But for the most part, it just wasn’t for me. And that’s okay. I still see every single one of them because I’m married to a little boy trapped inside a handsome, strapping body. He read this stuff as a kid and it’s fully exciting for him to see it come to life on the big screen (Spider-man in particular, it seems) – and then to share it with his brother and nephews, who are discovering it for themselves. And I dutifully fill in the seat beside him, very occasionally surprising myself by liking one of them (Black Panther. That’s the one. I also really liked Wonder Woman, but I do know that’s not Marvel, thankyouverymuch. Both these movies were cultural touchstones that transcended the comics. Both studios were careful to do things right, to get exactly the right actors and the right script and the right directors – to serve more than just the fans. Perhaps even to serve history).

Until: Taika Waititi. Waititi has been my favourite director for as long as he’s been directing movies. When I met Sean about a decade ago, I made him watch Eagle vs. Shark as a litmus test: was he cool enough and funny enough and subversive enough? He was. Barely. But he has a big penis so I let it slide.

63Zy

As you may know, Taika Waititi came on board to direct Thor: Ragnarok and is largely responsible for turning an arrogant god into a thoughtful and affable leader. Thor was transformed. Thor is fun! Plus Waititi gave Thor a haircut and suddenly I was thinking: Thor is hot?

ypfdzx4qney01

So Thor has since been my favourite character, which is why I was so sad to see his trajectory in Endgame. Thor is suffering from (is it too much to say?) PTSD. He’s been at constant war for years and has somehow internalized the Snap, blaming himself for failing to “aim for the head,” taking responsibility for Thanos’ humanity-shearing snap. Five years later, the movie finds Thor hidden away with his Ragnarok friends Korg and Miek, playing video games and inciting trolls, drinking too much and letting himself go. His physical self reflects his internal turmoil: he isn’t caring for himself anymore. Which is really sad, and surprisingly realistic for Marvel, but then they ruin the whole thing by playing it for a laugh. As Thor walks into the room, the camera goes to his beer-bloated belly. The audience laughs. He is shirtless so we can see the extent of his mortification. This man is hurting and Marvel wants us to laugh.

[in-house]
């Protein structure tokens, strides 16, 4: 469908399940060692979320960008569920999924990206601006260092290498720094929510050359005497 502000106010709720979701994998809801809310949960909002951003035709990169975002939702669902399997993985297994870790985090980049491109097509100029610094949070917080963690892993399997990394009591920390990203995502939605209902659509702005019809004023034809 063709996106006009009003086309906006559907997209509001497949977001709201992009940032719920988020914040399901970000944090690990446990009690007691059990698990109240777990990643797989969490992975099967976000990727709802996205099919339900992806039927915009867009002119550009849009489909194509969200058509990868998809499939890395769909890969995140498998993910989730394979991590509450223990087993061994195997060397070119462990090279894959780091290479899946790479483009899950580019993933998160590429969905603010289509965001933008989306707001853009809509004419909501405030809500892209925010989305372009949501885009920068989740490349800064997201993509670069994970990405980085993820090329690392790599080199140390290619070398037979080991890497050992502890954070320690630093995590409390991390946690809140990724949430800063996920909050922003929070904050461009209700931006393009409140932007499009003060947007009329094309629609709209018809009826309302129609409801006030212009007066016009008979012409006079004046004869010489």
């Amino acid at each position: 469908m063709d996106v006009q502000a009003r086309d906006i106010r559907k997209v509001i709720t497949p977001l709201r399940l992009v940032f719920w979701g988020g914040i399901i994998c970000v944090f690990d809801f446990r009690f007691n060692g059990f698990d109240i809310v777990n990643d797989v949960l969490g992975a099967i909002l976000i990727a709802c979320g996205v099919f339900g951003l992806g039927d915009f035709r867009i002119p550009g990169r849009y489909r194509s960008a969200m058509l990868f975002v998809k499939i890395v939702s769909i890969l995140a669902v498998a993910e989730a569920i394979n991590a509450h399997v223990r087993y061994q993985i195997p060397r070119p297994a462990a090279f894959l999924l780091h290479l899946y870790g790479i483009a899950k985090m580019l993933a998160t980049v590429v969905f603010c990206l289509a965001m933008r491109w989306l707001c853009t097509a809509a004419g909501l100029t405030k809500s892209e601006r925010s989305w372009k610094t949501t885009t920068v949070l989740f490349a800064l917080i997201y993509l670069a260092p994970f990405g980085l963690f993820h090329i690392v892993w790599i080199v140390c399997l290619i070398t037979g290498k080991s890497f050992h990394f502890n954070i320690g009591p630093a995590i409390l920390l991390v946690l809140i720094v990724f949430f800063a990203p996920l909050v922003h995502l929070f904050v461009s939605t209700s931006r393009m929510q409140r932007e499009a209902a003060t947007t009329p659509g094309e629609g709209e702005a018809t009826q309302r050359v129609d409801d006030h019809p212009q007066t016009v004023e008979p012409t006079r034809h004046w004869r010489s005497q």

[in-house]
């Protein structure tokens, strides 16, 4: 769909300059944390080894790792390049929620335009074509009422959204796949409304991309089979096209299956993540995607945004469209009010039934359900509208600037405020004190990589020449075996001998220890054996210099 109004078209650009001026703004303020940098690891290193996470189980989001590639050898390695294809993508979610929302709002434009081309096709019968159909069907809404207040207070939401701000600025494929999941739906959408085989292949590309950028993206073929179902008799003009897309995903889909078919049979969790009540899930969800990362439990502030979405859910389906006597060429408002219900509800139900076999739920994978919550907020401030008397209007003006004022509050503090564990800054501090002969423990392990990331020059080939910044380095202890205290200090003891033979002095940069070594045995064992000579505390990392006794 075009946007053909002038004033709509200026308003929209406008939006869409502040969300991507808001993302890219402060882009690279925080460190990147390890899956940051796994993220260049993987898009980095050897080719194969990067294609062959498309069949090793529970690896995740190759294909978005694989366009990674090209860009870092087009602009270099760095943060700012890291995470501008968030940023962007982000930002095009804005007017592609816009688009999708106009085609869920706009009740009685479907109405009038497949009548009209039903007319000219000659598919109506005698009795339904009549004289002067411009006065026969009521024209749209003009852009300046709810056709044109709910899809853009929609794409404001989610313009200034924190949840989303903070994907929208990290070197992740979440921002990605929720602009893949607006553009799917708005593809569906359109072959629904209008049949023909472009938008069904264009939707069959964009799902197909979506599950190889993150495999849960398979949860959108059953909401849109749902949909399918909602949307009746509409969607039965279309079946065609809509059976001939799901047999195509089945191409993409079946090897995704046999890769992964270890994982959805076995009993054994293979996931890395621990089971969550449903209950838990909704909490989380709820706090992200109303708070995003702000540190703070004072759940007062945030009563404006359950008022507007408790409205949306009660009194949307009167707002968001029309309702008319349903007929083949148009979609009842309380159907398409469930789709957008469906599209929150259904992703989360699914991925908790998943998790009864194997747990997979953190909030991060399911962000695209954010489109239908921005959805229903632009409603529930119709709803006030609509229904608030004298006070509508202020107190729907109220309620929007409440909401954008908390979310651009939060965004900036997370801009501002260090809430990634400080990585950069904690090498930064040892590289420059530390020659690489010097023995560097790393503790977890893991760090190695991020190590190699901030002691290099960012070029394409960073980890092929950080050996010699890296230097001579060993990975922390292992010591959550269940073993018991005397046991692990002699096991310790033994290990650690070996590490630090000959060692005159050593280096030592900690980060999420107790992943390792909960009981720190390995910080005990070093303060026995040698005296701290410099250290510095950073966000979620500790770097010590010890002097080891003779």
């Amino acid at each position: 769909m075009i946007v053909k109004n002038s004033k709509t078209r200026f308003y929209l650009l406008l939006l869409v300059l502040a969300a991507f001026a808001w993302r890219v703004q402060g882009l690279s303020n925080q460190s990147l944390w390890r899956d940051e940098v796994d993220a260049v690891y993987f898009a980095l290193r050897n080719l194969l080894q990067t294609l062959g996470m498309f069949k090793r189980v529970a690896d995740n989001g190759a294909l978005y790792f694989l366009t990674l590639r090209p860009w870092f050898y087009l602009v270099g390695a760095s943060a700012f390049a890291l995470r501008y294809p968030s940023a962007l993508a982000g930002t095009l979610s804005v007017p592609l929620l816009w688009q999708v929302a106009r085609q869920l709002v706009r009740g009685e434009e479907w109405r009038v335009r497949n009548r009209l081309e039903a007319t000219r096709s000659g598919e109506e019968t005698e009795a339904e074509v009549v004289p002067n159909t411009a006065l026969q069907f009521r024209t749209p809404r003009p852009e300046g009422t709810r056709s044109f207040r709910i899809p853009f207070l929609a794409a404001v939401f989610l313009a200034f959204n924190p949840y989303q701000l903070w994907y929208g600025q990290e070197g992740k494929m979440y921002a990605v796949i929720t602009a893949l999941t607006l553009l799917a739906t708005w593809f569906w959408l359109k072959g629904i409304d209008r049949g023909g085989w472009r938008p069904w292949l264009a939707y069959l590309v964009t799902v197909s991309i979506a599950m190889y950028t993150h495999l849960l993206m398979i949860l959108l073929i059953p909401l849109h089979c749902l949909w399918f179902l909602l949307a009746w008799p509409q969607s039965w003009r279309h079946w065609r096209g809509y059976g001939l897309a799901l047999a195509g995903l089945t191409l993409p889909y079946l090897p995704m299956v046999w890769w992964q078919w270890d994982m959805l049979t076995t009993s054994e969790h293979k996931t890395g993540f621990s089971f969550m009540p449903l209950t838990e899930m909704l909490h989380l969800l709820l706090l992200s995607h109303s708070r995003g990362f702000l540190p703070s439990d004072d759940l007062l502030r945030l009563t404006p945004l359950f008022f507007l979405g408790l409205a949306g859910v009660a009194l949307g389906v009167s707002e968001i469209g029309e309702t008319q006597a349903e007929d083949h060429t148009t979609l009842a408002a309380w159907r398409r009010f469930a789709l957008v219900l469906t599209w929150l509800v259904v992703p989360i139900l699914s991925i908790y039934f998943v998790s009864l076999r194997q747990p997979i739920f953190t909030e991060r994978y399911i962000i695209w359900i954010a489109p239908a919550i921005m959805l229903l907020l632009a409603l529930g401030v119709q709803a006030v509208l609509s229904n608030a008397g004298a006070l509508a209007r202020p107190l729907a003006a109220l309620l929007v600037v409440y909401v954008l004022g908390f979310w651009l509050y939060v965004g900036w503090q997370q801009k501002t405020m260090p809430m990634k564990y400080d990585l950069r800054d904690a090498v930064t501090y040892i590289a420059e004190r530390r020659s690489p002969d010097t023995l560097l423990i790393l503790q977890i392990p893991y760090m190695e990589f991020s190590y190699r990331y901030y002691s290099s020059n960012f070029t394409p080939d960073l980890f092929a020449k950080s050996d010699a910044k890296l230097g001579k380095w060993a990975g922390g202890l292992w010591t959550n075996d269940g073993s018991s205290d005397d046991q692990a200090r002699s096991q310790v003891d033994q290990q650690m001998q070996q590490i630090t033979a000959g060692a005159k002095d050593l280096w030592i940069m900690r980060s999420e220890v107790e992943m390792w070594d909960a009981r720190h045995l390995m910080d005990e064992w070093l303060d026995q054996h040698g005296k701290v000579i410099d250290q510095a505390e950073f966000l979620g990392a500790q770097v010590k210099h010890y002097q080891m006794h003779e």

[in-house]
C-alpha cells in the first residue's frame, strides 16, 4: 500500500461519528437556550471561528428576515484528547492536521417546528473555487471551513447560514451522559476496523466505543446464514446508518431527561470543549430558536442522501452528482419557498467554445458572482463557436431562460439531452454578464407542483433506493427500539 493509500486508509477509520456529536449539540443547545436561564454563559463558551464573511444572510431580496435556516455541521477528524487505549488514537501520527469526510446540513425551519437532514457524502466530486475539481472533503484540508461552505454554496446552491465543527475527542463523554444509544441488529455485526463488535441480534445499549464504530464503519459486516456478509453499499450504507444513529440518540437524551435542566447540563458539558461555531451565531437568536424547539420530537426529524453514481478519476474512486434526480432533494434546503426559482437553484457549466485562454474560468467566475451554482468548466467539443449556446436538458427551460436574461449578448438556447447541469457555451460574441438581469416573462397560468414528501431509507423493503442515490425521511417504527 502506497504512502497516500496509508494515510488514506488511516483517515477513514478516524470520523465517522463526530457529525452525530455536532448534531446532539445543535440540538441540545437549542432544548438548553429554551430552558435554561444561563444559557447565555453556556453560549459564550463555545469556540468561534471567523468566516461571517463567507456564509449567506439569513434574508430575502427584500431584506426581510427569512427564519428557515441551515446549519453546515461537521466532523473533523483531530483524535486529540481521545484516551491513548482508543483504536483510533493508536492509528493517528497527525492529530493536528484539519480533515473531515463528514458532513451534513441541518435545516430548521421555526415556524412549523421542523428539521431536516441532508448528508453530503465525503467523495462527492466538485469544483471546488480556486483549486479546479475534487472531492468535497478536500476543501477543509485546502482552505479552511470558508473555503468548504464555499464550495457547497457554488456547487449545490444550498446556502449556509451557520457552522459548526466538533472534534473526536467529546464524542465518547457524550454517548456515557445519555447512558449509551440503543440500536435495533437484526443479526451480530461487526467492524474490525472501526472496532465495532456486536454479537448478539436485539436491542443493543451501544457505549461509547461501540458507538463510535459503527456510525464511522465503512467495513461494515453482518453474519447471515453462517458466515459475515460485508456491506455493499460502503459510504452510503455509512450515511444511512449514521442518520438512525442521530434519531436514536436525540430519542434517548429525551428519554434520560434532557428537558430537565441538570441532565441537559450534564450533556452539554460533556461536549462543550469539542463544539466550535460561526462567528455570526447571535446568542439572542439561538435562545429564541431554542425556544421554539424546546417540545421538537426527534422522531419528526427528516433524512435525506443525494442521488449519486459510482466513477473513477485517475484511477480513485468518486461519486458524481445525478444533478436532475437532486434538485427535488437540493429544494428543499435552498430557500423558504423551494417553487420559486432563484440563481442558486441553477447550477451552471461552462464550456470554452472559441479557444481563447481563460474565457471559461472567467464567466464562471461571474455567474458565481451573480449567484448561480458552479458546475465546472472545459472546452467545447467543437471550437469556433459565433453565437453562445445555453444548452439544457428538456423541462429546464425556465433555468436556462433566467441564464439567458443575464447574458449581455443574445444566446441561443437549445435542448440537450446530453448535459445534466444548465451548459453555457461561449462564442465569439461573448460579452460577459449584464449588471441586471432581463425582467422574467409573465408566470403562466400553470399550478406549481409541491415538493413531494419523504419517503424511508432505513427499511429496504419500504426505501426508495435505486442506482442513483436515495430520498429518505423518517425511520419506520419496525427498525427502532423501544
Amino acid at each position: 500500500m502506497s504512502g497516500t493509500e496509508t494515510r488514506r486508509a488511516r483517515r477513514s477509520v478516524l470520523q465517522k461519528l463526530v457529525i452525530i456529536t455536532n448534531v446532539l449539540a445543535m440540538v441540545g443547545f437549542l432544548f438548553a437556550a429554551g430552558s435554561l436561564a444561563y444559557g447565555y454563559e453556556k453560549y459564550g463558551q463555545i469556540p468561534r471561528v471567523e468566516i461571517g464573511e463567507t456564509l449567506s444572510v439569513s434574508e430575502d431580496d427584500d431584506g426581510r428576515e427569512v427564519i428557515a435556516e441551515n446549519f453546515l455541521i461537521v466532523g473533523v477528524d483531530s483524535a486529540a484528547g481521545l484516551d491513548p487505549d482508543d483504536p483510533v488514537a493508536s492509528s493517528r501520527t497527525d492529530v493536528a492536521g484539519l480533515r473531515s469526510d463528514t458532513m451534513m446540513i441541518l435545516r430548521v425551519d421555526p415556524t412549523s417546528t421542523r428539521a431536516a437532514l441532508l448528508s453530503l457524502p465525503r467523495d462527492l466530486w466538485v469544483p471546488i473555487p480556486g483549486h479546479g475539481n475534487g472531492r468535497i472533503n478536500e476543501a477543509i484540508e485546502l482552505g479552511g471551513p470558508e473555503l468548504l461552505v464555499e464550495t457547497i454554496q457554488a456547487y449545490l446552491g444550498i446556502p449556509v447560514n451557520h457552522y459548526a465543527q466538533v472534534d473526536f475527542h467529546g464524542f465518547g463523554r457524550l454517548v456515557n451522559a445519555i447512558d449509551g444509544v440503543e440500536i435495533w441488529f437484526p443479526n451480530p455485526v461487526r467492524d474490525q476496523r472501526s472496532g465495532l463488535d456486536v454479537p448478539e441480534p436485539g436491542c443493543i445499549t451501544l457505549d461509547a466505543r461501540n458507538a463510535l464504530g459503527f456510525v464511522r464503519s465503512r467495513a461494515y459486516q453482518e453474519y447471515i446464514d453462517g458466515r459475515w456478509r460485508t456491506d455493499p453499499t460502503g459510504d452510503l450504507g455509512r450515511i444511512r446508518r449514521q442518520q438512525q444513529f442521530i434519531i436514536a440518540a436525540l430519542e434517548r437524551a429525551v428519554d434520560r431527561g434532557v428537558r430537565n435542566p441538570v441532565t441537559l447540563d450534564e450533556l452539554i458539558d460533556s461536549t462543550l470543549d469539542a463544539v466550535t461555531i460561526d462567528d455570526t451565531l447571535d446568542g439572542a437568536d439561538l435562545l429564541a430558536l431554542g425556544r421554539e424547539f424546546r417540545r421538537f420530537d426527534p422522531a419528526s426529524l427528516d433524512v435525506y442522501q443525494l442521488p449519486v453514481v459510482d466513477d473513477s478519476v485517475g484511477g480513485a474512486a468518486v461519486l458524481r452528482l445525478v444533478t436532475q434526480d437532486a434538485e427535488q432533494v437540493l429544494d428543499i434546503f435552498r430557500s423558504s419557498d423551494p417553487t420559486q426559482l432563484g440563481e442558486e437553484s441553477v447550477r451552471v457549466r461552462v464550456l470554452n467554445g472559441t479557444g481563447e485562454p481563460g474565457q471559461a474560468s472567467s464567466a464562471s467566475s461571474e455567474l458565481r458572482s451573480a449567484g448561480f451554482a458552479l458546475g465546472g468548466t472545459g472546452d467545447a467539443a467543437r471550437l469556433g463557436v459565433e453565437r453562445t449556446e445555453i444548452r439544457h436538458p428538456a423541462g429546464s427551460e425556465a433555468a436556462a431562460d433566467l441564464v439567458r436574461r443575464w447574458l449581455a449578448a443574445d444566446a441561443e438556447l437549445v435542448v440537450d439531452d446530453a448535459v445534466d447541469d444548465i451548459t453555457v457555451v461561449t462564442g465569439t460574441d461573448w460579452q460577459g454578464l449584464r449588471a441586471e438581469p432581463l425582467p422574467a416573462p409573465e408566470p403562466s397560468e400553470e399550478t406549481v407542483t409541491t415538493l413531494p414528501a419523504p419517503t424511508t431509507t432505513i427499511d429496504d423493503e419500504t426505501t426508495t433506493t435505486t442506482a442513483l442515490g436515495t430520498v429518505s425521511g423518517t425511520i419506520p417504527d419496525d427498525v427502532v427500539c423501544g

tumblr_osdb03aJGC1tx5jamo3_250

So it dilutes the very worthy and valid message about mental health and how we all struggle with it. If we took away the fat suit punch line, we’re left with a deeply conflicted man who is really suffering. He lost his family twice now – The Avengers were his family, and not only are half of them turned to dust, but he has exiled himself from the rest. And when he finally does rejoin them, Tony Stark doesn’t ask him how he’s doing, he makes a joke about his appearance (he calls him Lebowski). True enough: often even our close friends and family miss the signs of depression. And who would think of it of such a strong man? And yet we are all fallible. Pain and trauma are the great equalizers of men.

Let’s remember for a moment that Thor’s other family, his real family, are also dead, but every single one of them – mother, father, brother Loki, that pesky half-sister Hela, even his best pal Heimdall – died before the Snap. So they’re not coming back no matter what happens in Endgame. And he’s lost his home, Asgard literally blown to smithereens, along with much of the population, which is then halved again during the Snap, which also took Valkyrie, his one remaining link to home and past.

tenor

So it’s nice that Thor gets a moment with his mother, who immediately knows that she is being blessed with a visit from a future-version of her son. She doesn’t waste time asking about his appearance or about her own safety, she wants to know about his pain. They talk about the true nature of a hero. She gives him strength. He begins to heal.

Chris Hemsworth brings a lot to a role that he’s had to stretch and adapt over the 8 years that he’s played him. You wouldn’t expect a comic book hero to be the role that shows an actor’s versatility, and yet here we are. Hemsworth has compassion for Thor. Even while the audience is invited to laugh on him, Hemsworth doesn’t want to make him the joke. Thor puts on a show for his friends, unwilling to let the mask slip and show his true vulnerability. But we see it. Sometimes just in the pain the flashes across his eyes, or the defeated slump of his shoulders, formally so square and erect.

Avengers-Endgame-2019-dir-Anthony-Russo-Joe-Russo-the-avengers-41776663-540-320.gif